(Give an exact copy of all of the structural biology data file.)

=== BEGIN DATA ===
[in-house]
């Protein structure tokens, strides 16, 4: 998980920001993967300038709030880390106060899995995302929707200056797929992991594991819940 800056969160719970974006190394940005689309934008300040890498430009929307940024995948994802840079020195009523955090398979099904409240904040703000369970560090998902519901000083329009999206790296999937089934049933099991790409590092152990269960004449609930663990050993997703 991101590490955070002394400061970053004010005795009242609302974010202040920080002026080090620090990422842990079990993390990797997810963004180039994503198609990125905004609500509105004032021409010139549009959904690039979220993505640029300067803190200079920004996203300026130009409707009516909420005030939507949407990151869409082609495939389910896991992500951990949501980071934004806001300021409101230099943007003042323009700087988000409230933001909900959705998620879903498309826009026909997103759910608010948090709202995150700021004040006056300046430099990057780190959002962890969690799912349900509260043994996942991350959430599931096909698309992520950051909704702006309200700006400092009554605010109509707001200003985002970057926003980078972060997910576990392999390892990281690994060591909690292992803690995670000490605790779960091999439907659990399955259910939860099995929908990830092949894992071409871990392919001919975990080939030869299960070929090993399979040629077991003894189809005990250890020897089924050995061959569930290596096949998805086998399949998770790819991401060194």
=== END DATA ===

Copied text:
[in-house]
């Protein structure tokens, strides 16, 4: 998980920001993967300038709030880390106060899995995302929707200056797929992991594991819940 800056969160719970974006190394940005689309934008300040890498430009929307940024995948994802840079020195009523955090398979099904409240904040703000369970560090998902519901000083329009999206790296999937089934049933099991790409590092152990269960004449609930663990050993997703 991101590490955070002394400061970053004010005795009242609302974010202040920080002026080090620090990422842990079990993390990797997810963004180039994503198609990125905004609500509105004032021409010139549009959904690039979220993505640029300067803190200079920004996203300026130009409707009516909420005030939507949407990151869409082609495939389910896991992500951990949501980071934004806001300021409101230099943007003042323009700087988000409230933001909900959705998620879903498309826009026909997103759910608010948090709202995150700021004040006056300046430099990057780190959002962890969690799912349900509260043994996942991350959430599931096909698309992520950051909704702006309200700006400092009554605010109509707001200003985002970057926003980078972060997910576990392999390892990281690994060591909690292992803690995670000490605790779960091999439907659990399955259910939860099995929908990830092949894992071409871990392919001919975990080939030869299960070929090993399979040629077991003894189809005990250890020897089924050995061959569930290596096949998805086998399949998770790819991401060194």